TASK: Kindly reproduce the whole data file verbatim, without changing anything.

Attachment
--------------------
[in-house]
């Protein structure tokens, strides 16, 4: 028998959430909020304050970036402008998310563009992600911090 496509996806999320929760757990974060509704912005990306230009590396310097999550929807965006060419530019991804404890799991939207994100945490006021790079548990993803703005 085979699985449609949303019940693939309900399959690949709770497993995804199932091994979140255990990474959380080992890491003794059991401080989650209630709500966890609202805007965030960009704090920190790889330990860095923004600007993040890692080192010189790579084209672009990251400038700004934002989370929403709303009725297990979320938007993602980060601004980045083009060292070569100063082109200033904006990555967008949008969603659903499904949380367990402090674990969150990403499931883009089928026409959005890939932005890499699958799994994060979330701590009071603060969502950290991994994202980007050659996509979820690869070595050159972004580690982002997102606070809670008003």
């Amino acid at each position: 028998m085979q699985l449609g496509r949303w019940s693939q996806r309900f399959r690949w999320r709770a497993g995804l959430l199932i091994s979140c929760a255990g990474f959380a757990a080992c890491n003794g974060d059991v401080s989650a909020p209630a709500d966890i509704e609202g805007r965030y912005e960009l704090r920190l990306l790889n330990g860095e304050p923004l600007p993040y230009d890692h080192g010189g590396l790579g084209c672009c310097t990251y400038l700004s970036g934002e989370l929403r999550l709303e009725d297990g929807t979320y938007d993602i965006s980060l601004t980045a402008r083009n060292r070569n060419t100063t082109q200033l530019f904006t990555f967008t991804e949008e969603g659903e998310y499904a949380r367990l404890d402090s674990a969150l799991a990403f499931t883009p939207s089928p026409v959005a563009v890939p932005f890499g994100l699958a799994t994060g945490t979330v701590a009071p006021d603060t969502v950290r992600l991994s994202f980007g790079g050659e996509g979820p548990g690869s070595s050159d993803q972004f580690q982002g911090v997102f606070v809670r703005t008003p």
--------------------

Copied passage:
[in-house]
């Protein structure tokens, strides 16, 4: 028998959430909020304050970036402008998310563009992600911090 496509996806999320929760757990974060509704912005990306230009590396310097999550929807965006060419530019991804404890799991939207994100945490006021790079548990993803703005 085979699985449609949303019940693939309900399959690949709770497993995804199932091994979140255990990474959380080992890491003794059991401080989650209630709500966890609202805007965030960009704090920190790889330990860095923004600007993040890692080192010189790579084209672009990251400038700004934002989370929403709303009725297990979320938007993602980060601004980045083009060292070569100063082109200033904006990555967008949008969603659903499904949380367990402090674990969150990403499931883009089928026409959005890939932005890499699958799994994060979330701590009071603060969502950290991994994202980007050659996509979820690869070595050159972004580690982002997102606070809670008003």
């Amino acid at each position: 028998m085979q699985l449609g496509r949303w019940s693939q996806r309900f399959r690949w999320r709770a497993g995804l959430l199932i091994s979140c929760a255990g990474f959380a757990a080992c890491n003794g974060d059991v401080s989650a909020p209630a709500d966890i509704e609202g805007r965030y912005e960009l704090r920190l990306l790889n330990g860095e304050p923004l600007p993040y230009d890692h080192g010189g590396l790579g084209c672009c310097t990251y400038l700004s970036g934002e989370l929403r999550l709303e009725d297990g929807t979320y938007d993602i965006s980060l601004t980045a402008r083009n060292r070569n060419t100063t082109q200033l530019f904006t990555f967008t991804e949008e969603g659903e998310y499904a949380r367990l404890d402090s674990a969150l799991a990403f499931t883009p939207s089928p026409v959005a563009v890939p932005f890499g994100l699958a799994t994060g945490t979330v701590a009071p006021d603060t969502v950290r992600l991994s994202f980007g790079g050659e996509g979820p548990g690869s070595s050159d993803q972004f580690q982002g911090v997102f606070v809670r703005t008003p």